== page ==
Congo Declares Ebola Outbreak After 17 People Die in Northwest
(Bloomberg) -- The Democratic Republic of Congo declared a new outbreak of Ebola in the northwest of the country, where 17 people died from viral hemorrhagic fever over the past five weeks.
The Health Ministry was informed of the fatal cases near the town of Bikoro in Equateur province on May 3 and subsequently tested five patients suspected of carrying Ebola, it said in an emailed statement Tuesday. Two of the samples tested positive for the Zaire strain of the disease, it said.
“Our country is facing a new epidemic of the Ebola virus which constitutes an international health emergency,” the ministry said. “We have the human resources well trained in this matter who have always been able to quickly control previous epidemics.”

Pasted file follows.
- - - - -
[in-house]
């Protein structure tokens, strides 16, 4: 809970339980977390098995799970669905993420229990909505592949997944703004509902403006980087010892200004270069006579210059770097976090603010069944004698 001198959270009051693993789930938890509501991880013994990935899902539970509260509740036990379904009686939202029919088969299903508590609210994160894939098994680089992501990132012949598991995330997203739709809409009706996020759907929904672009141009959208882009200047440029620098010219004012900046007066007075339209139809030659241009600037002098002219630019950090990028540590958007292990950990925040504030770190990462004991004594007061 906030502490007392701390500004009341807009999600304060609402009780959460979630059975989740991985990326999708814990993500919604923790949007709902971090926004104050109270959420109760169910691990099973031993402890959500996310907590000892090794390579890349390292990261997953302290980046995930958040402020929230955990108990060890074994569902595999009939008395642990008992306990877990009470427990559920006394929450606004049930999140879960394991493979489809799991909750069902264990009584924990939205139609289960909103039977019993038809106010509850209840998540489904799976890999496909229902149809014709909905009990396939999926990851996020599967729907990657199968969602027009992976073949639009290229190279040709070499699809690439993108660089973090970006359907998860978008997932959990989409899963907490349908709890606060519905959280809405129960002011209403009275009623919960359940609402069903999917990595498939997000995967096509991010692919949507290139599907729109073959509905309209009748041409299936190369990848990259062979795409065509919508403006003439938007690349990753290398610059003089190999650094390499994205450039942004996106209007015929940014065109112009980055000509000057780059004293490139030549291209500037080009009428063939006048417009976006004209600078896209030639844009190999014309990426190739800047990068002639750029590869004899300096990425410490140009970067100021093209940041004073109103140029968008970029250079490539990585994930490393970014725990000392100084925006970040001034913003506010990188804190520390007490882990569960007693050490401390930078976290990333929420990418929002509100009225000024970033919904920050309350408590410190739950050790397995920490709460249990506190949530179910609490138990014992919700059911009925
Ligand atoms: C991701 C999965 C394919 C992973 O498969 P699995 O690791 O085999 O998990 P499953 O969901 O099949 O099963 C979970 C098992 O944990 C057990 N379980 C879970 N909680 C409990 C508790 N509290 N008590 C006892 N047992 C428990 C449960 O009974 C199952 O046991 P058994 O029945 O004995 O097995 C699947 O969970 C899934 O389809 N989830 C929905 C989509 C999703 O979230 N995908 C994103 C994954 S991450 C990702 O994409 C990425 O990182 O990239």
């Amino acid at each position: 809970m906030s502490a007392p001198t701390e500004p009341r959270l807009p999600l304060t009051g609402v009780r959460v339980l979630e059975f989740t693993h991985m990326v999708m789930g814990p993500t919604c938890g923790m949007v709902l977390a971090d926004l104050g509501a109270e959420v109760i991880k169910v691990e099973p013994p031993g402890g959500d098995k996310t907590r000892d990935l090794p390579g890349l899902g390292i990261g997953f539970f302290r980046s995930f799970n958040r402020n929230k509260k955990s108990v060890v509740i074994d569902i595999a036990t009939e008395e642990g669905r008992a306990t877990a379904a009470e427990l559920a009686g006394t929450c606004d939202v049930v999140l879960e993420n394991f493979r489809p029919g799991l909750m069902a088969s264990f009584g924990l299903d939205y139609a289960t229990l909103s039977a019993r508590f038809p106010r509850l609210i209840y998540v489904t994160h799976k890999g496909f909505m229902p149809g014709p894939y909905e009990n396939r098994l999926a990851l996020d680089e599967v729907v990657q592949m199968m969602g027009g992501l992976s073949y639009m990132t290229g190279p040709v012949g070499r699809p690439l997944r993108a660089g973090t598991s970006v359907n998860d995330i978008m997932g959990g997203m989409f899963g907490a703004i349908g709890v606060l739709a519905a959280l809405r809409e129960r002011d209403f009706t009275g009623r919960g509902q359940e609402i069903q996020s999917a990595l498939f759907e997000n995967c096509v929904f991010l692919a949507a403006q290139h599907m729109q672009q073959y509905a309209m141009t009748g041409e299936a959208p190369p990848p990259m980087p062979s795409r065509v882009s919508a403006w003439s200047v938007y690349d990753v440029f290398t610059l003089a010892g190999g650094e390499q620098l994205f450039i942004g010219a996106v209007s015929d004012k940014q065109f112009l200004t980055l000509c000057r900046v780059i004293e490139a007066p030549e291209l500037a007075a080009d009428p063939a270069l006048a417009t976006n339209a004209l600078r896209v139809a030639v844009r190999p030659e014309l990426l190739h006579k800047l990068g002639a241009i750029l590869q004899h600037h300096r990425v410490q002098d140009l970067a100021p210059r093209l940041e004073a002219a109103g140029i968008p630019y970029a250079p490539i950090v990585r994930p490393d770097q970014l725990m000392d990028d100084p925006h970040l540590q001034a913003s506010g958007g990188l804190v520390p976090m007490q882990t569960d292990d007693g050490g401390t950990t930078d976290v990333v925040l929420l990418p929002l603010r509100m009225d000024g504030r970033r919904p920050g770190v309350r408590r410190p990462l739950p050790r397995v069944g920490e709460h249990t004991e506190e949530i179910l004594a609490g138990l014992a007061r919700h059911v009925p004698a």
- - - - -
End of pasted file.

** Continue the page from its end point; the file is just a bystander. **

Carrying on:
An Ebola outbreak in northern Equateur province in 2014 killed 49 people. The cases were unrelated to the epidemic in West Africa that year in which more than 11,000 people died. The viral disease, which has no known cure or vaccine, was first reported in 1976 in Congo and takes its name from a river in the east of the country.
This is Congo’s ninth recorded Ebola outbreak, the last of which was in 2017. While the ministry said no new deaths have been registered since May 3, the World Health Organization said Tuesday that more samples are being collected for testing.
The WHO is working closely with Congo’s government “to rapidly scale up its operations and mobilize health partners using the model of a successful response” to the 2017 outbreak, the agency said in a statement.
The White House announced on Tuesday it plans to proceed with its request to cut $252 million in Ebola response money from the U.S. Agency for International Development’s budget.
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